The Copyright Registration Process

Although many people shy away from the copyright registration process, it is actually quite simple. Copyright registration involves the legal application of a creative work to its owner or author. Copyright registration is completed with the U.S. Copyright Office, which is located in Washington D.C. Registration can be completed by mail, and usually takes a period of six-to-twelve months.

The copyright registration process requires that the applicant fill out all information on the application, and submit the non-refundable copyright fee, which currently is $45. The applicant will also be required to submit a copy of the work, in its entirety, before receiving the Certificate of Registration.

In certain circumstances, which must be approved by the Copyright Office, registration of a creative work can be expedited. Circumstances might include pending litigation, in which case the registration must be completed immediately. There is an extra fee for this, and it is better to simply copyright your work as soon as it has been created.

Registered works can be both published and unpublished, though it is understandably more pertinent for published works. For the purpose of gaining substantial legal recourse, published works should be registered within three months of publication. Unpublished works are a subjective matter that should be considered with regard to distribution and the likelihood of infringement. To stay on the safe side, the owners of all creative works are encouraged to register with the copyright office.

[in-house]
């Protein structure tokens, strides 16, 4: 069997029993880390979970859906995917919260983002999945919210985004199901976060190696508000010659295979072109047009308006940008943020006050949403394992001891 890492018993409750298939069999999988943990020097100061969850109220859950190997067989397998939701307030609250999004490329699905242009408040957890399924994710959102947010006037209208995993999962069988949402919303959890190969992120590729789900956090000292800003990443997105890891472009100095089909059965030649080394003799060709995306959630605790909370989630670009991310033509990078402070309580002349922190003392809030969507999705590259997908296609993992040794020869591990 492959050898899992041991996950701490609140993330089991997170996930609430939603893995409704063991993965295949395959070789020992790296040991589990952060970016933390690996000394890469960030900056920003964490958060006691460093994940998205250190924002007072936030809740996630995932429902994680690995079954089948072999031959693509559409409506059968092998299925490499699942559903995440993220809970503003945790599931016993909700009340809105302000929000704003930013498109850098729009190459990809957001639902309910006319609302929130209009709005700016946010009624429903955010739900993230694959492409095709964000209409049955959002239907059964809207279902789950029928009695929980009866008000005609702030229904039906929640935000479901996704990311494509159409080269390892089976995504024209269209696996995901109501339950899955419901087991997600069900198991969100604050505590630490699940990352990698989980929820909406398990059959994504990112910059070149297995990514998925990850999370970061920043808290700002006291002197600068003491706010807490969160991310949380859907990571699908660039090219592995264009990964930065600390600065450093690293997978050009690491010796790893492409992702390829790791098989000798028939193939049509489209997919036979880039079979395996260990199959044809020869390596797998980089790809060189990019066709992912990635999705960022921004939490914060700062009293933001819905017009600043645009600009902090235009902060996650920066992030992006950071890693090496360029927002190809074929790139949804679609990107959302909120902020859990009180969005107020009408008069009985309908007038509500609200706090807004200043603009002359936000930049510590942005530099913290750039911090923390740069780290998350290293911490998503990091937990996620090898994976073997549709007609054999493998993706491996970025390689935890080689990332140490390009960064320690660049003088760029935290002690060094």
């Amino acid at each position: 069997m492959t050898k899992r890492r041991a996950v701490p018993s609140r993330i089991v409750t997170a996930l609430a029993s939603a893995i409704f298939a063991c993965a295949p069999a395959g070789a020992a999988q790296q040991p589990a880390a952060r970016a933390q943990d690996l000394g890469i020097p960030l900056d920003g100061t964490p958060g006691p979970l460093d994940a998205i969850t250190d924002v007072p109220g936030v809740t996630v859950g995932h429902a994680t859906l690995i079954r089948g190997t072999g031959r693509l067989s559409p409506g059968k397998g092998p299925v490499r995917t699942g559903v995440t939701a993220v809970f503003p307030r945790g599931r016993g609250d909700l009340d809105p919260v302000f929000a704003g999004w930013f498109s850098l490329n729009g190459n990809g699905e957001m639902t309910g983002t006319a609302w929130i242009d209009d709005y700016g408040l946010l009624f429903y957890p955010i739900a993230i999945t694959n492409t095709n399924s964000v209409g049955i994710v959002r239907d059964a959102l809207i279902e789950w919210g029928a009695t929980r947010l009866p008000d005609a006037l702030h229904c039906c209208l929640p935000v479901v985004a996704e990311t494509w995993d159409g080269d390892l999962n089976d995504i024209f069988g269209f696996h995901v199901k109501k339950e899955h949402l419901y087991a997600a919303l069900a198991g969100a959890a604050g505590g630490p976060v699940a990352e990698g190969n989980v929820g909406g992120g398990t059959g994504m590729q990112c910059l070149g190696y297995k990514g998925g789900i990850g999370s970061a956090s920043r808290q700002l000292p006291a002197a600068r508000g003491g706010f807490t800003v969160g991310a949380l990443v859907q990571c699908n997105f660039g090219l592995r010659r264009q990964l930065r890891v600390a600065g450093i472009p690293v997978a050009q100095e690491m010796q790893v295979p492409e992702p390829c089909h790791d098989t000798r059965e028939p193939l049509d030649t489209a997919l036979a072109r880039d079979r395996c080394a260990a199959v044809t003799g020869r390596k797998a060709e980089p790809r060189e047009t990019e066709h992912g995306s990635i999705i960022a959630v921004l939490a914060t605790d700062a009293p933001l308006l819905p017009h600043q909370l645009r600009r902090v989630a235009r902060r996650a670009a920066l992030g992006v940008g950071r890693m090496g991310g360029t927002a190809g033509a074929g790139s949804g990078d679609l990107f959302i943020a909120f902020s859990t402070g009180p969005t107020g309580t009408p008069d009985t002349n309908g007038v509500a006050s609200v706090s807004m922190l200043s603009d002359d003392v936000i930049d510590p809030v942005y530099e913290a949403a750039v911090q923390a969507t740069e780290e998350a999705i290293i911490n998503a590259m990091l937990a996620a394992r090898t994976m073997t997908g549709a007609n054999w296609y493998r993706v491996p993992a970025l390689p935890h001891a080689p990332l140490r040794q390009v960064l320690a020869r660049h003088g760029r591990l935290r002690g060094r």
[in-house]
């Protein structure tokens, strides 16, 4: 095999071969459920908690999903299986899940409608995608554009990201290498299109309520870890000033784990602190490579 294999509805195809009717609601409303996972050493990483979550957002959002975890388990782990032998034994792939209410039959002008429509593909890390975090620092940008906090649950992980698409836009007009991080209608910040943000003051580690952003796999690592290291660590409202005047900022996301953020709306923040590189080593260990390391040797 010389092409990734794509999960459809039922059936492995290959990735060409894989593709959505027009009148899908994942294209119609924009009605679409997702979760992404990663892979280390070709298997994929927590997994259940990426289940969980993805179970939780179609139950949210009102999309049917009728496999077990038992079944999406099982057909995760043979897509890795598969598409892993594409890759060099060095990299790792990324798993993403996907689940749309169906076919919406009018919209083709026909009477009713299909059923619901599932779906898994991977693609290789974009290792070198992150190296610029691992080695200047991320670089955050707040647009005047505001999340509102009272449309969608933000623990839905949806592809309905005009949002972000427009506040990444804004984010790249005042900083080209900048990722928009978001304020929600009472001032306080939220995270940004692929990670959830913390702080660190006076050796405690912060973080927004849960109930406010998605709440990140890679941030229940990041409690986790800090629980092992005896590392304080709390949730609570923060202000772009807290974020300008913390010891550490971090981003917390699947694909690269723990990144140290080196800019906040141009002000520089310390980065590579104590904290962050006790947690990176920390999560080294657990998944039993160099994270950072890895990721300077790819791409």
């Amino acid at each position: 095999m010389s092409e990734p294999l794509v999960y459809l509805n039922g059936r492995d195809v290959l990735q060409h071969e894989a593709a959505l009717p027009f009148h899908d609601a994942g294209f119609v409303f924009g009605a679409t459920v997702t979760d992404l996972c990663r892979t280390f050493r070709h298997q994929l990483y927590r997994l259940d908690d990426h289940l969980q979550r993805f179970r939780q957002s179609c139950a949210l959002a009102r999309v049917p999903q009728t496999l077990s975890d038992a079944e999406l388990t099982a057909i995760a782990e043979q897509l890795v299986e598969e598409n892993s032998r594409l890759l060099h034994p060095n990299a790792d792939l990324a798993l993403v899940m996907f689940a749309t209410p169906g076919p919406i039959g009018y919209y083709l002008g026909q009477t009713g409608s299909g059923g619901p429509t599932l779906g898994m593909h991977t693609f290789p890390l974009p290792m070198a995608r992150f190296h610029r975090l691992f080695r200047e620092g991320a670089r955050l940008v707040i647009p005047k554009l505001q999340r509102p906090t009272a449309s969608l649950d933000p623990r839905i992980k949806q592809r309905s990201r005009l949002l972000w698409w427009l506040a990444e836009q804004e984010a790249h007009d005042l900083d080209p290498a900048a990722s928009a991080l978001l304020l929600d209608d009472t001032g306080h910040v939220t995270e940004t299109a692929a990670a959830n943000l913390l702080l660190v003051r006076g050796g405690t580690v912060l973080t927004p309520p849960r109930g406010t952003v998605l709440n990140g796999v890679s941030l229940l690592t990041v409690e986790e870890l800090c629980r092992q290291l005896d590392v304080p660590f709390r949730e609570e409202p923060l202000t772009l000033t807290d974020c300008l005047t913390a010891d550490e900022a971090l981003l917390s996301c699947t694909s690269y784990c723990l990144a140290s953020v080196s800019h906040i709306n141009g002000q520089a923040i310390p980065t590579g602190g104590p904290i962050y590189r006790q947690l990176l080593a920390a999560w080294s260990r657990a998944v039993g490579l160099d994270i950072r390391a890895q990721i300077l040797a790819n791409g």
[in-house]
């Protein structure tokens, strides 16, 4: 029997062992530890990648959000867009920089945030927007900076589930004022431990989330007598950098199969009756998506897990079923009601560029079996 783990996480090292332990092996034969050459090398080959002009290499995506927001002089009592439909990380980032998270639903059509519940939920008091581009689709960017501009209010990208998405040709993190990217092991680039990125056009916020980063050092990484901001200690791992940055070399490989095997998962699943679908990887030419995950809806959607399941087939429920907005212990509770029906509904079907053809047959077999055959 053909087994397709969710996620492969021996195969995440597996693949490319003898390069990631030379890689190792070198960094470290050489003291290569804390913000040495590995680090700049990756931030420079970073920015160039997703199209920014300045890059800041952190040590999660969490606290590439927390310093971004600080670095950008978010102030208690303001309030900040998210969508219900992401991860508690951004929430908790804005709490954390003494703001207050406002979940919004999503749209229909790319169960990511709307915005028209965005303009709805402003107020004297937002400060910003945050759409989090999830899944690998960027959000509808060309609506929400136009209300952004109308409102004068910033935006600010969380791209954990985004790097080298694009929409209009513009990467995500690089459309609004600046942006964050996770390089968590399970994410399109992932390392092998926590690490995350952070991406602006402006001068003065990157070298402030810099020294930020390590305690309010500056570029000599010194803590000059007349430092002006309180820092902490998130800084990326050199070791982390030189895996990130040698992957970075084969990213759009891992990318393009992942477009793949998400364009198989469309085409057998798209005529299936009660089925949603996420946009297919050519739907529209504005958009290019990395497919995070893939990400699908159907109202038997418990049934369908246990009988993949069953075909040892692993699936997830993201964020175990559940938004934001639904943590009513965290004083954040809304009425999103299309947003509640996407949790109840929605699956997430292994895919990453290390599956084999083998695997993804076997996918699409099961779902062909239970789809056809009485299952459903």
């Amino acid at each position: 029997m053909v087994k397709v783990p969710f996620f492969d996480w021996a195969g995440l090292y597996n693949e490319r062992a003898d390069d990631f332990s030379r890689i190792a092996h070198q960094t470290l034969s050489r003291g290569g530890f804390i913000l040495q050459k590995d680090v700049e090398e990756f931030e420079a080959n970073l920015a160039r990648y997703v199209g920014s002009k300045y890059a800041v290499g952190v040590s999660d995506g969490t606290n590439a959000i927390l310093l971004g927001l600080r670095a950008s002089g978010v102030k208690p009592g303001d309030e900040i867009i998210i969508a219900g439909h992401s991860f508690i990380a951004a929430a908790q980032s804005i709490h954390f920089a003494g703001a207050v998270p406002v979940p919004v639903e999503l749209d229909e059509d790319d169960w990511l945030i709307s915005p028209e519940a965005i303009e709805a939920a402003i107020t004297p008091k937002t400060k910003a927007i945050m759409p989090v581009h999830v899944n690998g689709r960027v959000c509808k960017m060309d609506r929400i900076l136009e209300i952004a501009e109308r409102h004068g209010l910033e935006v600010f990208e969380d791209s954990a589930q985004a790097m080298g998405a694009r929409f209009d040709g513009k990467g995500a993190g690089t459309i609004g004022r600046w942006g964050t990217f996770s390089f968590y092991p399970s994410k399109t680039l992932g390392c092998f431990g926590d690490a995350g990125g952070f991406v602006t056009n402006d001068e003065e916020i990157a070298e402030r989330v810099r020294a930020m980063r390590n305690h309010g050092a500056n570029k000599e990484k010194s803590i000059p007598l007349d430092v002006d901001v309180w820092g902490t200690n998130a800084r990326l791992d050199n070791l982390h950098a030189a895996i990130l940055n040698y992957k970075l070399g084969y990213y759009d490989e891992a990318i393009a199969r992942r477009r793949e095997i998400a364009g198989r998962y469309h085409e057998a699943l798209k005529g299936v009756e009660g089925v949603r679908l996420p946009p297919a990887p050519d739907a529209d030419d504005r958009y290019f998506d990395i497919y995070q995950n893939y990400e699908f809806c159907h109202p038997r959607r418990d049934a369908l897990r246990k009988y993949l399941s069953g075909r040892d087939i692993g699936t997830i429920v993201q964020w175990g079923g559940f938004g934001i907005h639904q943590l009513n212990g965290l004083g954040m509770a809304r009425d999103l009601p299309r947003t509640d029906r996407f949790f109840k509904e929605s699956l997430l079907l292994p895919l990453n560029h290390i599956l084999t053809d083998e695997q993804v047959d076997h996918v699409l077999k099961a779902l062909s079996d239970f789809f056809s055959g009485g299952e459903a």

Copyright Preregistration is also an option for people who are concerned that their work will be stolen before the actual work is released. This is only recommended in high-profile instances when the author wishes to protect the work from conception. To qualify for preregistration, work must be unpublished but already begun.

Registration and preregistration forms can be obtained from the U.S. Copyright Office with regard to the type of work that needs to be copyrighted. For example, Form TX refers to non-dramatic published or unpublished literary works; Form PA is reserved for dramatic works meant to be performed; and Form SE protects serial publications. You can consult with a representative from the copyright office if you need help discerning the correct form for your work.

Copyright registration can be completed by the author or creator, or it can be facilitated by a copyright attorney. It is advisable to seek the counsel of an attorney if you are unfamiliar with the copyright registration process or if you require special consideration.

Once your application has been approved, you will receive a Certificate of Registration, which should be kept in a safe location for future reference. Copyright registrations are valid for the entire lifespan of the author plus seventy years, which covers quite a bit of ground. Once you have registered your work, it will be safe from copyright infringement and you can rest easy upon publication.

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